In an unusual moment of good sense, the House defeated the amended bill, with Republicans holding fast against it joined by some white Democrats (the debate can be read here). Not long afterwards, during debate on an entirely unrelated bill, the head of the Caucus, Rep. Cedric Richmond, made a motion to adjourn the entire session. After his motion was defeated 24-77 with all votes cast by members of the Caucus, its members (except for the Speaker pro tem Rep. Yvonne Dorsey) left the chamber and did not participate in further votes.

Levee reform actions show Louisiana still needs tough love

It’s only taken about five months, but Louisiana’s mainstream media finally is catching on to the full ramifications of the fact that the state must accept tough love from the federal government in order to weather the effects of the hurricane disasters, with a salutary side effect that this could kickstart political reform so desperately needed. If only the state’s political elites would do the same.

This isn’t to argue that the light bulb suddenly came on, nor that it went from totally dark to incredibly bright. A gradualism has marked the process. On levee governance reform, the state’s mainstream media got on the bandwagon early, far before Gov. Kathleen Blanco. But on other matters, it has been just as far behind the curve as the more important elected officials.

Perhaps the best example is the so-called Baker bill, a questionable plan which would have created a huge new federal bureaucracy which would transfer tens of billions of dollars to those with property interests in Louisiana which the federal government could well never see again. Blanco basically made it her recovery plan (even as the federal government points out there’s really no plan at all). Louisiana’s media and politicians have been united in supporting it, but it was rejected by the White House which brought near-universal scorn from the state’s media and politicians (see this typical media response). But the thing is, a good part of the country rightly agrees with that decision (see this typical response), viewing the legislation as another giveaway not requiring the state show some sign that it plans to do its utmost to exhaust all remedies and resources.


Stuck on stupid XIV: The right way or the Louisiana way

Tell us something we don’t know: failure of government at all levels led to a poorer response to the aftermath of Hurricane Katrina that should have been, according to a report to be released by the U.S. House of Representatives.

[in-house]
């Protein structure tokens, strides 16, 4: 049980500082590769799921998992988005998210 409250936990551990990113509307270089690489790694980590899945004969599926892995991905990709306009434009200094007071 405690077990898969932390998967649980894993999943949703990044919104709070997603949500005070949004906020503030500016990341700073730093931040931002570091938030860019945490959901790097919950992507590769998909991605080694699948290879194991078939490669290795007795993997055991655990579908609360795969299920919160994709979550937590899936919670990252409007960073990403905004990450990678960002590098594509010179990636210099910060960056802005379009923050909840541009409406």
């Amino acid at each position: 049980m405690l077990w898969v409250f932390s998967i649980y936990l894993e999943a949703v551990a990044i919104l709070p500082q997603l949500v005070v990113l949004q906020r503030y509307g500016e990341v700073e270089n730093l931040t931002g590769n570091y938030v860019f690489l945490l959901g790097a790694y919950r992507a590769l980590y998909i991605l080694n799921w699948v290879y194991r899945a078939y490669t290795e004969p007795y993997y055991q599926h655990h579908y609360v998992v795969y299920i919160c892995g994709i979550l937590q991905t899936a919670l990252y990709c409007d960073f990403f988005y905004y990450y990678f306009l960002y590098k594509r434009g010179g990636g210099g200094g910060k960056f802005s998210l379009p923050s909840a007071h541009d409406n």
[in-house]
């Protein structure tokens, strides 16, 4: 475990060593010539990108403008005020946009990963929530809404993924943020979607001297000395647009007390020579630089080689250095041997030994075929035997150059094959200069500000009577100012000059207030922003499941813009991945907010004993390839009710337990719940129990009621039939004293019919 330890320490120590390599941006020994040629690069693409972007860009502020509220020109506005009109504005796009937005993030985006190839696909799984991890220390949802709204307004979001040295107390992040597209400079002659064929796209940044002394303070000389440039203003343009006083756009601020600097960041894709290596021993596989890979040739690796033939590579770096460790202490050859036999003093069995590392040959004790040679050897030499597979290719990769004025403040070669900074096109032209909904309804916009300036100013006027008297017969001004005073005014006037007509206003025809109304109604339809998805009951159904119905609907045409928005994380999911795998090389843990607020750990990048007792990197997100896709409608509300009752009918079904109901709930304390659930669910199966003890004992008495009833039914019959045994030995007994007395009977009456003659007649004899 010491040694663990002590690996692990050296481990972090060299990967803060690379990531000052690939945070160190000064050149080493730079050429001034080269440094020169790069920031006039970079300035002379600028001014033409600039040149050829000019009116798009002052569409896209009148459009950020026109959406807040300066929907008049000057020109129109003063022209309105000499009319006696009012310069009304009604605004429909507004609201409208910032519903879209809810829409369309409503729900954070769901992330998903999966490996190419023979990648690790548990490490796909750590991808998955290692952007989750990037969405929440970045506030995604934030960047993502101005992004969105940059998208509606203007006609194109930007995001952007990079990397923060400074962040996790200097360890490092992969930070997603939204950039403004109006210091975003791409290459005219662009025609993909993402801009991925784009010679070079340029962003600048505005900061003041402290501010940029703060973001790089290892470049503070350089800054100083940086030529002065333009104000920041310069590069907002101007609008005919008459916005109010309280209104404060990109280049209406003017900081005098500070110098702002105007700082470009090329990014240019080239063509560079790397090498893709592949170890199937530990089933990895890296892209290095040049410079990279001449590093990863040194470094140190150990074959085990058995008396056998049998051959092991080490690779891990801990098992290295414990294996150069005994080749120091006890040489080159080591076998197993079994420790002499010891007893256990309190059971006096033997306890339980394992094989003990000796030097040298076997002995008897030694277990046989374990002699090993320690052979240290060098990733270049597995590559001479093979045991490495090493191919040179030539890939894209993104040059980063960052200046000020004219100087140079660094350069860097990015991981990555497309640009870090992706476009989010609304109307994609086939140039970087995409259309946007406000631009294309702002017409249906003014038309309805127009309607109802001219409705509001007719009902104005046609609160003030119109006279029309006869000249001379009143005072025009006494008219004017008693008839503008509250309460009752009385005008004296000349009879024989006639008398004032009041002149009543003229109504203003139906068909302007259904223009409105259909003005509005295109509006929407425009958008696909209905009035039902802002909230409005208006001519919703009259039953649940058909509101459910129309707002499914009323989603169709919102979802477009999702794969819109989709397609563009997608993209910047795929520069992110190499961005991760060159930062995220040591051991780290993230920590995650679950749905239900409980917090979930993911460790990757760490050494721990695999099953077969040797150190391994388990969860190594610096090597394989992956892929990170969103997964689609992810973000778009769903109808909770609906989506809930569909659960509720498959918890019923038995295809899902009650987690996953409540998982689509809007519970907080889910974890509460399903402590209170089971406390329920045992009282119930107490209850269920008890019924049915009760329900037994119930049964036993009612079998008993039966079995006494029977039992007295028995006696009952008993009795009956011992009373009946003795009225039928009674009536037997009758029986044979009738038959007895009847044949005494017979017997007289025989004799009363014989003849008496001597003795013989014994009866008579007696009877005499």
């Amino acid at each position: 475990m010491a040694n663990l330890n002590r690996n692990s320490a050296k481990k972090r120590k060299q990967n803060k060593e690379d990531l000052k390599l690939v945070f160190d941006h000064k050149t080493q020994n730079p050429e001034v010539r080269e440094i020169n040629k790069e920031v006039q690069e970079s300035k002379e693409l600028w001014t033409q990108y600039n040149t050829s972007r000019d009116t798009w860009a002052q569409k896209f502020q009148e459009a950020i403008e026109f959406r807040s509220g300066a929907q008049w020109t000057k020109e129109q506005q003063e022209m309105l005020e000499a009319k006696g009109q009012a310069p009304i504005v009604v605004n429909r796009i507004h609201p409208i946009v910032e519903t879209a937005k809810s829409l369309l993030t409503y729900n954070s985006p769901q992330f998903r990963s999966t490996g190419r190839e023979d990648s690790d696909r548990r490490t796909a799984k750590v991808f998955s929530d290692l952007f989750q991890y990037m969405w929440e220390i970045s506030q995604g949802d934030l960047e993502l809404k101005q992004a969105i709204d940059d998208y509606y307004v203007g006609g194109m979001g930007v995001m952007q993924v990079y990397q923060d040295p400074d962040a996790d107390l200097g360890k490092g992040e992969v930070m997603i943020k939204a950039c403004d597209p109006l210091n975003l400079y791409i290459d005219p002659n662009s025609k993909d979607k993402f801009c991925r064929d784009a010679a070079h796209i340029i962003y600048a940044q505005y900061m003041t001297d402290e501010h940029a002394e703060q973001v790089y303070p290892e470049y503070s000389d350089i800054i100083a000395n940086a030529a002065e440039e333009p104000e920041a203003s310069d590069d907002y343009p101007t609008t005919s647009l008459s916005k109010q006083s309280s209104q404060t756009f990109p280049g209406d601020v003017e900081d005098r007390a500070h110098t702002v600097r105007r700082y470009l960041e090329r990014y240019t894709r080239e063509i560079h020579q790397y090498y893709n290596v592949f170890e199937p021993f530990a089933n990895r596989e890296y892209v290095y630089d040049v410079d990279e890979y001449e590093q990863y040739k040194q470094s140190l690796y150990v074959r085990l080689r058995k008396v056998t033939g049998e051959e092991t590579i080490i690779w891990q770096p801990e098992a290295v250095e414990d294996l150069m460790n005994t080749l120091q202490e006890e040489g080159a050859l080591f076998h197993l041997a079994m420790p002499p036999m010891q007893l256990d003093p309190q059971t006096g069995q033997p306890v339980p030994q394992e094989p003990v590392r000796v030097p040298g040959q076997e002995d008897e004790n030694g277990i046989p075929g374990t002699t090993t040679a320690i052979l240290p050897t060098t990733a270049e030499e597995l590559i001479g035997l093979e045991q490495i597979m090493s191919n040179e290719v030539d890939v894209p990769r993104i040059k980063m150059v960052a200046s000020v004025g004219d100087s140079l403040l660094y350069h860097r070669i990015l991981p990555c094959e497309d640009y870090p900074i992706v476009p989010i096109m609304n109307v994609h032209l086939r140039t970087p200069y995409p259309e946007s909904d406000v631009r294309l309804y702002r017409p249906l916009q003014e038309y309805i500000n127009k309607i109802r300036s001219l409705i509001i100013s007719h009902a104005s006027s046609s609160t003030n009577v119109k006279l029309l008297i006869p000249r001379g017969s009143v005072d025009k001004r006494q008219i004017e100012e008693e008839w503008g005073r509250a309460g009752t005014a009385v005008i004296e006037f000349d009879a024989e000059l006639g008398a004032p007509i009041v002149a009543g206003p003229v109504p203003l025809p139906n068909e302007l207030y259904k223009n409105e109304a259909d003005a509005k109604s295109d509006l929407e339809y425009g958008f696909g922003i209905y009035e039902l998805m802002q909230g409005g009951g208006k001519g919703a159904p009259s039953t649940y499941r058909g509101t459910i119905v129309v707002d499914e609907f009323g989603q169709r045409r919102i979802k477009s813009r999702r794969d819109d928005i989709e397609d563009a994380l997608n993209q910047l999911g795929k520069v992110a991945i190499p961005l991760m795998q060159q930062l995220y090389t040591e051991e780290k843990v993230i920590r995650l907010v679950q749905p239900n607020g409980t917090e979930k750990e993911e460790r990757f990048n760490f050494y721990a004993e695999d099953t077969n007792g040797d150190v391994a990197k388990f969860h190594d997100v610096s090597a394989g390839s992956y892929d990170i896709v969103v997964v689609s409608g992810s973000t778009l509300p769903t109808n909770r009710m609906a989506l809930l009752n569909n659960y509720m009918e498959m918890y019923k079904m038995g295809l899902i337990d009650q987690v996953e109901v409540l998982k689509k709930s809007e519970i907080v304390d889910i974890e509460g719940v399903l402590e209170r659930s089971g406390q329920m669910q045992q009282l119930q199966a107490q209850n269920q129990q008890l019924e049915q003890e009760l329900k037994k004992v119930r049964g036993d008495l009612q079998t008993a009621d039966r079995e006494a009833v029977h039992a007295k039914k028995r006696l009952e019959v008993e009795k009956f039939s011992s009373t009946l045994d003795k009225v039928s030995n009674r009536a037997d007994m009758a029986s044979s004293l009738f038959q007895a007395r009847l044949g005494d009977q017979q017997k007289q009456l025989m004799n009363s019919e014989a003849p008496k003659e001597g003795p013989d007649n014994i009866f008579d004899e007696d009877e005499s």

Until the report officially is released on Wednesday, look for the mainstream media to spin the report as unfavorably as possible for Pres. George W. Bush’s administration (it likely will be harder to do so when the details are known to all). But that partisan attempt misses the larger point: government as an institution is inherently flawed in its ability to respond quickly and adequately to sudden, large needs because it is government, made inefficient by the lack of a profit motive and by the realities of bureaucratic necessities of impartiality and effectiveness before efficiency.

That understood, theoretically government that is closer to the people – state and local – should be the most responsive of the sluggish bunch because it is the most immediate and least impersonal. Thus, where reform is most urgent is at the state and local levels; reform should occur at all levels, but where it will have the biggest impact is at the lower levels.

To accomplish this, it’s necessary to promote efficiency within government operations and in the organization of government. This is why it is important to have less government at the lowest levels, both in terms of structure and power. And with the latest Louisiana legislative special session half over, it appears from it that lesson at best has been only half-learned.

Part of the problem with the flooding that occurred was because of a fragmented levee governance system. Yet it seems only incomplete consolidation is going to occur, leaving a system still too decentralized to operate at its best and without safeguards to assure the maximal amount of professionalism and minimizing the effect of politicization in flood control. No other state in the country allows its flood control system to be fragmented even to the degree that the legislation that would combine a few, but not most, southeastern Louisiana levee districts, does.

The same is true with making other Orleans governments more efficient. No major city in the country has its property assessment not unified as New Orleans does, yet legislation to unify it was killed. Only the legislation that combines the civil and criminal judicial systems there looks like it will succeed (ironically, it is the only feature that actually is not the only of its kind in America: some states do set up different civil and criminal courts tracks).

Yes, the report makes clear that leadership such as Gov. Kathleen Blanco’s failed in the days before and after Katrina hit. But real leadership occurs way before any disaster happens, in the creation of government institutions best able to mitigate and respond to the effects of a disaster. And (even as the federal government strongly points the state in the right direction) it seems in this session Louisiana’s leaders are failing its citizens on that score as well, stuck on stupid yet again.